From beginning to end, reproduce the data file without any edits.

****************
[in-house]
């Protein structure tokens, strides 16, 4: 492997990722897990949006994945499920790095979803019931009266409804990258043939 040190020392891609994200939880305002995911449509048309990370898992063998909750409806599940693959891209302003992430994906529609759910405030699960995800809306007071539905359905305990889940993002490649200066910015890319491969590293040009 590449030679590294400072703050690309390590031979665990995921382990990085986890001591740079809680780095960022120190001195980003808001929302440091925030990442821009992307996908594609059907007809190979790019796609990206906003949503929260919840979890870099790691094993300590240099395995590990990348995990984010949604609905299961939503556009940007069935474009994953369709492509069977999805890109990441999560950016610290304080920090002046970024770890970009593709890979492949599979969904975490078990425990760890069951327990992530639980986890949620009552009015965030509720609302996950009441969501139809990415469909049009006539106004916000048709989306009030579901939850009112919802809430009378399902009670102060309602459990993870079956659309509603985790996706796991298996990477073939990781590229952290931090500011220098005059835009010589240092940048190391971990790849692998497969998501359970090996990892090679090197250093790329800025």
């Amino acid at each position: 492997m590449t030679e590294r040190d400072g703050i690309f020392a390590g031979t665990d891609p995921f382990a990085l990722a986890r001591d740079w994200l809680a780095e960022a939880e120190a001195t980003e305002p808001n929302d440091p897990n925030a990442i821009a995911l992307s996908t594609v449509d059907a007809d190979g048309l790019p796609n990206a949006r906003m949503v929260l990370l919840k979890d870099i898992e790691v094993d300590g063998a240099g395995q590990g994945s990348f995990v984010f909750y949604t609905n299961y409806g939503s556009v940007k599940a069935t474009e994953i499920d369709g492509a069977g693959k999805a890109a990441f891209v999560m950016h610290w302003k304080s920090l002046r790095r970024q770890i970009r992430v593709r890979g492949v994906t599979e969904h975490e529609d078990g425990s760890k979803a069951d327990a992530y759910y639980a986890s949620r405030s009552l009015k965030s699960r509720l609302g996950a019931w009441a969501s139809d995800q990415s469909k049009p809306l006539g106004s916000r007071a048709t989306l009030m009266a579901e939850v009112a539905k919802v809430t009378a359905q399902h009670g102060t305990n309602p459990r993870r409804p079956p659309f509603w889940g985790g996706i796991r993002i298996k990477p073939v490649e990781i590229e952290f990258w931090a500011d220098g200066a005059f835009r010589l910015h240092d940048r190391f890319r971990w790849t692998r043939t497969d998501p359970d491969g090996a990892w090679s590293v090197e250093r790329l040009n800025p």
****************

[in-house]
């Protein structure tokens, strides 16, 4: 492997990722897990949006994945499920790095979803019931009266409804990258043939 040190020392891609994200939880305002995911449509048309990370898992063998909750409806599940693959891209302003992430994906529609759910405030699960995800809306007071539905359905305990889940993002490649200066910015890319491969590293040009 590449030679590294400072703050690309390590031979665990995921382990990085986890001591740079809680780095960022120190001195980003808001929302440091925030990442821009992307996908594609059907007809190979790019796609990206906003949503929260919840979890870099790691094993300590240099395995590990990348995990984010949604609905299961939503556009940007069935474009994953369709492509069977999805890109990441999560950016610290304080920090002046970024770890970009593709890979492949599979969904975490078990425990760890069951327990992530639980986890949620009552009015965030509720609302996950009441969501139809990415469909049009006539106004916000048709989306009030579901939850009112919802809430009378399902009670102060309602459990993870079956659309509603985790996706796991298996990477073939990781590229952290931090500011220098005059835009010589240092940048190391971990790849692998497969998501359970090996990892090679090197250093790329800025």
């Amino acid at each position: 492997m590449t030679e590294r040190d400072g703050i690309f020392a390590g031979t665990d891609p995921f382990a990085l990722a986890r001591d740079w994200l809680a780095e960022a939880e120190a001195t980003e305002p808001n929302d440091p897990n925030a990442i821009a995911l992307s996908t594609v449509d059907a007809d190979g048309l790019p796609n990206a949006r906003m949503v929260l990370l919840k979890d870099i898992e790691v094993d300590g063998a240099g395995q590990g994945s990348f995990v984010f909750y949604t609905n299961y409806g939503s556009v940007k599940a069935t474009e994953i499920d369709g492509a069977g693959k999805a890109a990441f891209v999560m950016h610290w302003k304080s920090l002046r790095r970024q770890i970009r992430v593709r890979g492949v994906t599979e969904h975490e529609d078990g425990s760890k979803a069951d327990a992530y759910y639980a986890s949620r405030s009552l009015k965030s699960r509720l609302g996950a019931w009441a969501s139809d995800q990415s469909k049009p809306l006539g106004s916000r007071a048709t989306l009030m009266a579901e939850v009112a539905k919802v809430t009378a359905q399902h009670g102060t305990n309602p459990r993870r409804p079956p659309f509603w889940g985790g996706i796991r993002i298996k990477p073939v490649e990781i590229e952290f990258w931090a500011d220098g200066a005059f835009r010589l910015h240092d940048r190391f890319r971990w790849t692998r043939t497969d998501p359970d491969g090996a990892w090679s590293v090197e250093r790329l040009n800025p």